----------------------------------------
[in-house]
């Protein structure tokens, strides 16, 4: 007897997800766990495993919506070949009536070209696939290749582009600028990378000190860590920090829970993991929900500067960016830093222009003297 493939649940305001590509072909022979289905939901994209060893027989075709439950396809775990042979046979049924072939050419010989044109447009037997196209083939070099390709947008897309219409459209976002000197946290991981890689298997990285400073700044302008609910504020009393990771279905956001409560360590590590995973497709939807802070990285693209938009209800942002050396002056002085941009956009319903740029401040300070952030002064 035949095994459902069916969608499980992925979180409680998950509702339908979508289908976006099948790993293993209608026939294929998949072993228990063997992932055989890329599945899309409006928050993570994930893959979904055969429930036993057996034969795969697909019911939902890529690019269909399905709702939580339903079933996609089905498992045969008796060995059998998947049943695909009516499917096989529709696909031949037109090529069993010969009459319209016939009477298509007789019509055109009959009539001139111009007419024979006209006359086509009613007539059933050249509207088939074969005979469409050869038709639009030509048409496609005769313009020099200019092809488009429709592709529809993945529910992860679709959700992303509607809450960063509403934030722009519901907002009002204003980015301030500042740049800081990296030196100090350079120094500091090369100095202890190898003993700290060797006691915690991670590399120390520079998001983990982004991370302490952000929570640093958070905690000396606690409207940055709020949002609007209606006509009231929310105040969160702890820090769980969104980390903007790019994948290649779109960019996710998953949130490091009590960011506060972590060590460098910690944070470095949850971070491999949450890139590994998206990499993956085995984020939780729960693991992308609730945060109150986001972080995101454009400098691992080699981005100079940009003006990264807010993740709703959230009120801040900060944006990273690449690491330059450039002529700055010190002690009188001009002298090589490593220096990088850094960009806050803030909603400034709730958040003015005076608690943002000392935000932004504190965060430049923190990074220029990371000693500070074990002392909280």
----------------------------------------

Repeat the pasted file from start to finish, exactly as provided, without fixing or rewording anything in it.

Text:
[in-house]
């Protein structure tokens, strides 16, 4: 007897997800766990495993919506070949009536070209696939290749582009600028990378000190860590920090829970993991929900500067960016830093222009003297 493939649940305001590509072909022979289905939901994209060893027989075709439950396809775990042979046979049924072939050419010989044109447009037997196209083939070099390709947008897309219409459209976002000197946290991981890689298997990285400073700044302008609910504020009393990771279905956001409560360590590590995973497709939807802070990285693209938009209800942002050396002056002085941009956009319903740029401040300070952030002064 035949095994459902069916969608499980992925979180409680998950509702339908979508289908976006099948790993293993209608026939294929998949072993228990063997992932055989890329599945899309409006928050993570994930893959979904055969429930036993057996034969795969697909019911939902890529690019269909399905709702939580339903079933996609089905498992045969008796060995059998998947049943695909009516499917096989529709696909031949037109090529069993010969009459319209016939009477298509007789019509055109009959009539001139111009007419024979006209006359086509009613007539059933050249509207088939074969005979469409050869038709639009030509048409496609005769313009020099200019092809488009429709592709529809993945529910992860679709959700992303509607809450960063509403934030722009519901907002009002204003980015301030500042740049800081990296030196100090350079120094500091090369100095202890190898003993700290060797006691915690991670590399120390520079998001983990982004991370302490952000929570640093958070905690000396606690409207940055709020949002609007209606006509009231929310105040969160702890820090769980969104980390903007790019994948290649779109960019996710998953949130490091009590960011506060972590060590460098910690944070470095949850971070491999949450890139590994998206990499993956085995984020939780729960693991992308609730945060109150986001972080995101454009400098691992080699981005100079940009003006990264807010993740709703959230009120801040900060944006990273690449690491330059450039002529700055010190002690009188001009002298090589490593220096990088850094960009806050803030909603400034709730958040003015005076608690943002000392935000932004504190965060430049923190990074220029990371000693500070074990002392909280």